The 2015 season was one that many Cincinnati Reds fans would like to soon forget. They finished with the second most losses in the Major Leagues and after July ended, were an absolute dumpster fire of a team. With that said, all wasn’t lost in the season. During 2015 several Reds rookies stepped up and showed some things worth noting, even in a lost season. Let’s take a look at the guys who came into the season as rookies but exhausted their rookie status by the end of the year and grade out how they performed and what the future could hold.

Anthony DeSclafani | RHP

It would be hard to argue that right handed starter Anthony DeSclafani wasn’t the Reds best rookie in the 2015 season. He threw 184.2 innings and posted a 4.05 ERA (with a 98 ERA+, which is roughly league average). His season was split up in weird ways. His first half ERA was better, 3.65 to 4.52, but his peripherals were MUCH stronger in the second half. Let’s take a quick look at the two halves:

ERA IP HR BB% K%
1st Half 3.65 101.0 7 9.4% 17.0%
2nd Half 4.52 83.2 10 4.0% 22.0%

His walk rate was more than cut in half and he upped his strikeout rate significantly. Those are very important signs to pay attention to moving forward. I noted some of the changes he worked on in the second half back in September and how well they were working. His BABIP in the second half jumped to .361, which likely explains the big rise in ERA despite his actually pitching better.

If the second half gains were real, or even close to it, we could be looking at a very strong starting pitcher. Here’s the list of the starting pitchers who had a walk rate lower than 6% and a strikeout rate over 21% in 2015:

Carlos Carrasco Jon Lester
Chris Sale Kyle Hendricks
Clayton Kershaw Madison Bumgarner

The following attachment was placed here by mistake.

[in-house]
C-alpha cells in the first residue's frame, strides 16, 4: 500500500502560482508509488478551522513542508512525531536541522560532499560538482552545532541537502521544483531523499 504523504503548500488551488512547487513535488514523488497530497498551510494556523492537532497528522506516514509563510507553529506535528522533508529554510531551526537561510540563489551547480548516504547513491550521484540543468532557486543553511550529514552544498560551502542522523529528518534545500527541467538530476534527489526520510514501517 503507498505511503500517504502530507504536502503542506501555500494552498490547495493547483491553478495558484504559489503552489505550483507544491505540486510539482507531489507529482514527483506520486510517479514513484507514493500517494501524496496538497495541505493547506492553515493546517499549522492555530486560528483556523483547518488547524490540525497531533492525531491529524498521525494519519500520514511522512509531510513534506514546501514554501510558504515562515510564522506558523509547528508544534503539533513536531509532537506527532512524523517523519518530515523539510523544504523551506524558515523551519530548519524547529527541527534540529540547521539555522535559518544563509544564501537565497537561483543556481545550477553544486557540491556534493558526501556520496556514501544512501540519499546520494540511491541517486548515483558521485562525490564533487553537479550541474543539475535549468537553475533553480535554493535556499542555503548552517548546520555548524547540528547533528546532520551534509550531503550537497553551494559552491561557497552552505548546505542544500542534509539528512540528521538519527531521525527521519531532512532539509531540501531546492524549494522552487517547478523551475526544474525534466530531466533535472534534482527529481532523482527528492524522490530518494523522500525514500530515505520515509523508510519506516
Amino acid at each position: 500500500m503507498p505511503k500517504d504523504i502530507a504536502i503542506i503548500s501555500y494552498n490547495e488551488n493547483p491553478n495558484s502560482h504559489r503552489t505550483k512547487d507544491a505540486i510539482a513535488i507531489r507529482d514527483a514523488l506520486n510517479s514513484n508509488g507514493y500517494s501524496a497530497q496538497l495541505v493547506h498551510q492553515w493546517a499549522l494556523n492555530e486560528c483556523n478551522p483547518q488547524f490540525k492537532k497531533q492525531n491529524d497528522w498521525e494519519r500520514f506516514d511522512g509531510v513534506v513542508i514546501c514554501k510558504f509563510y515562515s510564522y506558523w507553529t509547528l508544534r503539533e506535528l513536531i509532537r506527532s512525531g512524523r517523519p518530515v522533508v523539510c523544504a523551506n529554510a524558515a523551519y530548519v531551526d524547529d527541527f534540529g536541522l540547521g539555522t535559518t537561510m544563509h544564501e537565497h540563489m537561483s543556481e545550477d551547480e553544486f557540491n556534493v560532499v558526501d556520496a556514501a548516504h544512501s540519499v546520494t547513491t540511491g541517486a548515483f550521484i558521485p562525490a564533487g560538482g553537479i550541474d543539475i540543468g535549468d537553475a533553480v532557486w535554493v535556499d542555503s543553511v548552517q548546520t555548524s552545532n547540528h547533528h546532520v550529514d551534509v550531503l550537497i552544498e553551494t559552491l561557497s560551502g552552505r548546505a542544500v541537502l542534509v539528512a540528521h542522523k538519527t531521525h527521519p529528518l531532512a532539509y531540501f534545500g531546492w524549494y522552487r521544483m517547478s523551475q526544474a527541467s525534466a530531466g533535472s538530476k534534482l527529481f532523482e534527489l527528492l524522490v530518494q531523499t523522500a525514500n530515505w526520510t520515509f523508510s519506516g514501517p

Corey Kluber Masahiro Tanaka
Dallas Keuchel Matt Harvey
David Price Max Scherzer
Gerrit Cole Michael Pineda
Jacob deGrom Noah Syndergaard
Jake Arrieta Taijuan Walker
Jason Hammel Zack Greinke

Some of those guys are a real step ahead of DeSclafani, but the list speaks quite well for pitchers who miss bats and don’t walk guys. He improved throughout the season and put plenty of innings on his arm, making it through the entire season without a hiccup. It would be hard to grade his season out as anything but successful and he showed plenty along the way to believe he’s at least a middle of the rotation arm.

Michael Lorenzen | RHP

I’d imagine if the Reds had their way, Michael Lorenzen wouldn’t have spent too much time with the big league club in 2015. Unfortunately, injuries happen and they had to bring up someone to fill those innings out. Lorenzen was that guy despite having a total of 27 starts in his entire life under his belt.

With that lack of experience, it’s not surprising that the right hander had some struggles. Even earlier in the year when his ERA was solid, his peripherals were not and suggested regression was going to come. Eventually that regression did come and his ERA ballooned to 5.40. While his strikeout rate was a little lower than you’d like to see it, it was the home run rate and the high walk rate that were the real culprits for the struggle.

Lorenzen walked 57 batters in 113.1 innings and allowed 18 home runs. The home run rate was a bit of a surprise given that he had a 54% groundball rate the previous season in Double-A. That rate dropped to 41% in 2015 at the highest level. His home run per fly ball rate was also among the highest in the league (10th of 141 pitchers with at least 100 innings). Combine the two and you get big home run totals (the rates were nearly identical at home and on the road, so it wasn’t a GABP issue).

If there were some good things to take away from the season, the biggest would be that he threw 156.1 innings and should be ready to take the next step towards a full season workload in 2016. His velocity didn’t really waver as the season went along, suggesting that he was able to handle the workload from an arm standpoint. His fastball velocity ranked 27th among the 141 pitchers who threw at least 100 innings and his slider was above-average throughout the season. In the late improvements side of things, over his final eight appearances (four starts and four relief appearances) he walked just four batters and had 18 strikeouts in 22.2 innings.